About the time Jackson Pollock was breaking the ice by dripping and dribbling skeins of house paint over cotton duck tarpaulins on the floor of some barn on Long Island, millions of suburbanites could produce their very own masterpieces in minutes thanks to the miracle of step-by-step instruction. The Craft Master paint kit box tops proclaimed, “A BEAUTIFUL OIL PAINTING THE FIRST TIME YOU TRY.” Craft Master popularized paint-by-numbers in the early 50s.

Per the Paint By Number Museum: “Who is the most exhibited artist in the world? The work of paint by number designer Dan Robbins has been displayed on more walls than that of any other artist. This was true in the past, is still true today and is most likely a record that will stand in the future.”

As the New York Times notes: “In appealing to adults, they are marketed as ways to relax and shut down the brain.”

A few years earlier, Jon Gnagy broke a different sort of ice by going on TV and convincing viewers that that they were the artist. Every week he showed them how. He flamed out after a while, but others picked up his set of magic brushes and added their own accessories to make untold fortunes. All guys like Carey and Orso do is follow a well-trod path. Everyone who’s ever gotten into the art racket has quickly come up against the sobering fact that laboring away in some dingy garret for decades in the hopes of being discovered is a dream left only for the most romantic of fools.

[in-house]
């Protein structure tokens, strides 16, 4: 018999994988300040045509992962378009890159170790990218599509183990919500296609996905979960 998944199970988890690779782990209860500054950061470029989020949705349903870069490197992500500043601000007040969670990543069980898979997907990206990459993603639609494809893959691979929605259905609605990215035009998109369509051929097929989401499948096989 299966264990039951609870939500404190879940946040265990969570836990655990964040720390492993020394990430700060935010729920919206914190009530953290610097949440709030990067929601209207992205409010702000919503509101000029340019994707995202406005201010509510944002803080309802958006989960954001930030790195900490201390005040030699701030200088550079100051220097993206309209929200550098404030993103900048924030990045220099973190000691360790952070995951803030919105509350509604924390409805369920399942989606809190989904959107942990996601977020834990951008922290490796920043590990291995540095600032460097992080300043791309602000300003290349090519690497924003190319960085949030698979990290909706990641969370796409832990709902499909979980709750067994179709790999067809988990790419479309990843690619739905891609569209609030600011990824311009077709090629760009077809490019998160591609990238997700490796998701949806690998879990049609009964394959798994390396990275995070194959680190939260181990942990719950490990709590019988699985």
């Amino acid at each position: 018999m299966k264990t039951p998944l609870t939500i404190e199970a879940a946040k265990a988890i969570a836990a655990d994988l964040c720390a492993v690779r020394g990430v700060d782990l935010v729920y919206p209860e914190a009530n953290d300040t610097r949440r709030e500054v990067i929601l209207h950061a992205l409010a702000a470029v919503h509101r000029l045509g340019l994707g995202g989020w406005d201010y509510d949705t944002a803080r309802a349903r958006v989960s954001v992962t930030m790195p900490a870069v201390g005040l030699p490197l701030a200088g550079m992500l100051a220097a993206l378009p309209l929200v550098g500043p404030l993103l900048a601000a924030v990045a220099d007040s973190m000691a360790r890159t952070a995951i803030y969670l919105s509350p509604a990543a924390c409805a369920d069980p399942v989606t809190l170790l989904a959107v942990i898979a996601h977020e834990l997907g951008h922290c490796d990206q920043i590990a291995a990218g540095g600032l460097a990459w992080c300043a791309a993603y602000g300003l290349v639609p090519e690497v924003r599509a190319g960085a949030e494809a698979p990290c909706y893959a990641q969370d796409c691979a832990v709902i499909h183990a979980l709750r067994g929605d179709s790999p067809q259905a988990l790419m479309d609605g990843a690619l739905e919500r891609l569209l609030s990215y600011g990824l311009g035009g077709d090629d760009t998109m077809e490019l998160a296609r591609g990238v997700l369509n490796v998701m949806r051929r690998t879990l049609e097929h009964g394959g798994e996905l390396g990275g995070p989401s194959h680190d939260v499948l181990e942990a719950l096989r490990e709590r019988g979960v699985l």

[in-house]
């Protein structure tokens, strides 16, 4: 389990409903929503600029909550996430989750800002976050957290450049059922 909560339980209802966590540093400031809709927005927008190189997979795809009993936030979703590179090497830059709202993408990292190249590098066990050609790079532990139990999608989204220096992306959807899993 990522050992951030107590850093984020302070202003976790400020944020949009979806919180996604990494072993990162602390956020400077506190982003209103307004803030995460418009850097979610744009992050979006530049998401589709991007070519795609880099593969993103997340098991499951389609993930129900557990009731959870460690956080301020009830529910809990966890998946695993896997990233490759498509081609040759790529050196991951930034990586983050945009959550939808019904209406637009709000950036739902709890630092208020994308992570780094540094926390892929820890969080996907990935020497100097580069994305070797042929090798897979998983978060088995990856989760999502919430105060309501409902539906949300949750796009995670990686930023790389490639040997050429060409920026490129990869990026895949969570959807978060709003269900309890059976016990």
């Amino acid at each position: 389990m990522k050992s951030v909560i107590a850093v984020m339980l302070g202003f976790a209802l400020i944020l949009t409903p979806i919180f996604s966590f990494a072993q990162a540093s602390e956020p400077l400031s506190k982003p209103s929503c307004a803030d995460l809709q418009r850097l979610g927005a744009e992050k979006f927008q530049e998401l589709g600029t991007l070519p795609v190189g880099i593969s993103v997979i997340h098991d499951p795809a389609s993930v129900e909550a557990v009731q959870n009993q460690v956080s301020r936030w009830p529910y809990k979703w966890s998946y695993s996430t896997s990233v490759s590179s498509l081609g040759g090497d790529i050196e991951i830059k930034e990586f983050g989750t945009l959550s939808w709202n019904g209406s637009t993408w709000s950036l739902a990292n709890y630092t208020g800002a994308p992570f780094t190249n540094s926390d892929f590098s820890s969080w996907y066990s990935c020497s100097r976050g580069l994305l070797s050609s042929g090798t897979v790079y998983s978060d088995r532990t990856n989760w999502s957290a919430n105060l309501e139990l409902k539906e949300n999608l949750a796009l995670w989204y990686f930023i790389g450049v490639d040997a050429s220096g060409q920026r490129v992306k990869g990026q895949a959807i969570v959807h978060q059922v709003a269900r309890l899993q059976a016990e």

Every new media innovation has pushed painting further and further up into the dusty attic. The only way to cut through the noise is to find the newest loudest megaphone and screech away as long as your lungs hold out.

Every man a Rembrandt, the ad copy promises and why would it lie?